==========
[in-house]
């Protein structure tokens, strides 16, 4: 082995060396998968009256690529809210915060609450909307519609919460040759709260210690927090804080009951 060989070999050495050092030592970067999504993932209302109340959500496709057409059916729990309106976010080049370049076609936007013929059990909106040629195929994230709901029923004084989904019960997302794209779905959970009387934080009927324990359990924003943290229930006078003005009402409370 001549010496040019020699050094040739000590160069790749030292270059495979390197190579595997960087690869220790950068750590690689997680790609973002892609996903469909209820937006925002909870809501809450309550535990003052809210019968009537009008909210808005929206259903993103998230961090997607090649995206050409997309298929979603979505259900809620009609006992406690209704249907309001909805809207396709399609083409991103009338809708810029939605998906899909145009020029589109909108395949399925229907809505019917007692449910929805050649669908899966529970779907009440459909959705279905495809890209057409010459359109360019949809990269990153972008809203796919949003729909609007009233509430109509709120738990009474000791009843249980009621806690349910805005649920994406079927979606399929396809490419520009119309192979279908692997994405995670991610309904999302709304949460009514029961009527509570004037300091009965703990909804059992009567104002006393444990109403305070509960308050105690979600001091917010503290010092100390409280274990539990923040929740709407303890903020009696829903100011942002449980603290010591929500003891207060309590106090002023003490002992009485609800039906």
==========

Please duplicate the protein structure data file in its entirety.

[in-house]
């Protein structure tokens, strides 16, 4: 082995060396998968009256690529809210915060609450909307519609919460040759709260210690927090804080009951 060989070999050495050092030592970067999504993932209302109340959500496709057409059916729990309106976010080049370049076609936007013929059990909106040629195929994230709901029923004084989904019960997302794209779905959970009387934080009927324990359990924003943290229930006078003005009402409370 001549010496040019020699050094040739000590160069790749030292270059495979390197190579595997960087690869220790950068750590690689997680790609973002892609996903469909209820937006925002909870809501809450309550535990003052809210019968009537009008909210808005929206259903993103998230961090997607090649995206050409997309298929979603979505259900809620009609006992406690209704249907309001909805809207396709399609083409991103009338809708810029939605998906899909145009020029589109909108395949399925229907809505019917007692449910929805050649669908899966529970779907009440459909959705279905495809890209057409010459359109360019949809990269990153972008809203796919949003729909609007009233509430109509709120738990009474000791009843249980009621806690349910805005649920994406079927979606399929396809490419520009119309192979279908692997994405995670991610309904999302709304949460009514029961009527509570004037300091009965703990909804059992009567104002006393444990109403305070509960308050105690979600001091917010503290010092100390409280274990539990923040929740709407303890903020009696829903100011942002449980603290010591929500003891207060309590106090002023003490002992009485609800039906």